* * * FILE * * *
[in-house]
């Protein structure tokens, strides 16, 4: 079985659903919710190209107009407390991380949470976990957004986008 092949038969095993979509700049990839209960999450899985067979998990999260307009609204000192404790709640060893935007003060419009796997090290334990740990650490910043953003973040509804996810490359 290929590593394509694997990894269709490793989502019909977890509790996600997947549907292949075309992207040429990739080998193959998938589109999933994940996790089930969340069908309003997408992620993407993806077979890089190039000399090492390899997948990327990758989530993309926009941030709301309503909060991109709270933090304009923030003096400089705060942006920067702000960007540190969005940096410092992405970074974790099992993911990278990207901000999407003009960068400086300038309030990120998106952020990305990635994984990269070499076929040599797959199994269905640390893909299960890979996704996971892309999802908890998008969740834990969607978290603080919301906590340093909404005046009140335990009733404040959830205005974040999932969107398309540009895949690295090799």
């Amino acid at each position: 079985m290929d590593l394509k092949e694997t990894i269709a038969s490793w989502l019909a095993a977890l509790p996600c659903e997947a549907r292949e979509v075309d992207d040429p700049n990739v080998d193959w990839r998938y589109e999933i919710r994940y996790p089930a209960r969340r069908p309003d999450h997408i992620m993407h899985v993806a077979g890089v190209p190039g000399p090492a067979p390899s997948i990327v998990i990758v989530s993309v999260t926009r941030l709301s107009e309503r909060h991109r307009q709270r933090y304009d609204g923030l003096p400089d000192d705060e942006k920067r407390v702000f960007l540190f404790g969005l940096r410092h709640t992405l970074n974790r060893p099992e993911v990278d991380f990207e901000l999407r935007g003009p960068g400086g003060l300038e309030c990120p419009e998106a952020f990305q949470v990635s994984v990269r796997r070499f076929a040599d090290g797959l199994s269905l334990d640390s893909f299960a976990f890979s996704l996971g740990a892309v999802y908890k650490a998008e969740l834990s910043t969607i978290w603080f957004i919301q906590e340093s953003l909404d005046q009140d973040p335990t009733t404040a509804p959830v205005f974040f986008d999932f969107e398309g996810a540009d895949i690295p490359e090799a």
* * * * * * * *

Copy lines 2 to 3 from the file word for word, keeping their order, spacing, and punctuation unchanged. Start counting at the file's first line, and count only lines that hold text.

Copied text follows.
């Protein structure tokens, strides 16, 4: 079985659903919710190209107009407390991380949470976990957004986008 092949038969095993979509700049990839209960999450899985067979998990999260307009609204000192404790709640060893935007003060419009796997090290334990740990650490910043953003973040509804996810490359 290929590593394509694997990894269709490793989502019909977890509790996600997947549907292949075309992207040429990739080998193959998938589109999933994940996790089930969340069908309003997408992620993407993806077979890089190039000399090492390899997948990327990758989530993309926009941030709301309503909060991109709270933090304009923030003096400089705060942006920067702000960007540190969005940096410092992405970074974790099992993911990278990207901000999407003009960068400086300038309030990120998106952020990305990635994984990269070499076929040599797959199994269905640390893909299960890979996704996971892309999802908890998008969740834990969607978290603080919301906590340093909404005046009140335990009733404040959830205005974040999932969107398309540009895949690295090799």
């Amino acid at each position: 079985m290929d590593l394509k092949e694997t990894i269709a038969s490793w989502l019909a095993a977890l509790p996600c659903e997947a549907r292949e979509v075309d992207d040429p700049n990739v080998d193959w990839r998938y589109e999933i919710r994940y996790p089930a209960r969340r069908p309003d999450h997408i992620m993407h899985v993806a077979g890089v190209p190039g000399p090492a067979p390899s997948i990327v998990i990758v989530s993309v999260t926009r941030l709301s107009e309503r909060h991109r307009q709270r933090y304009d609204g923030l003096p400089d000192d705060e942006k920067r407390v702000f960007l540190f404790g969005l940096r410092h709640t992405l970074n974790r060893p099992e993911v990278d991380f990207e901000l999407r935007g003009p960068g400086g003060l300038e309030c990120p419009e998106a952020f990305q949470v990635s994984v990269r796997r070499f076929a040599d090290g797959l199994s269905l334990d640390s893909f299960a976990f890979s996704l996971g740990a892309v999802y908890k650490a998008e969740l834990s910043t969607i978290w603080f957004i919301q906590e340093s953003l909404d005046q009140d973040p335990t009733t404040a509804p959830v205005f974040f986008d999932f969107e398309g996810a540009d895949i690295p490359e090799a």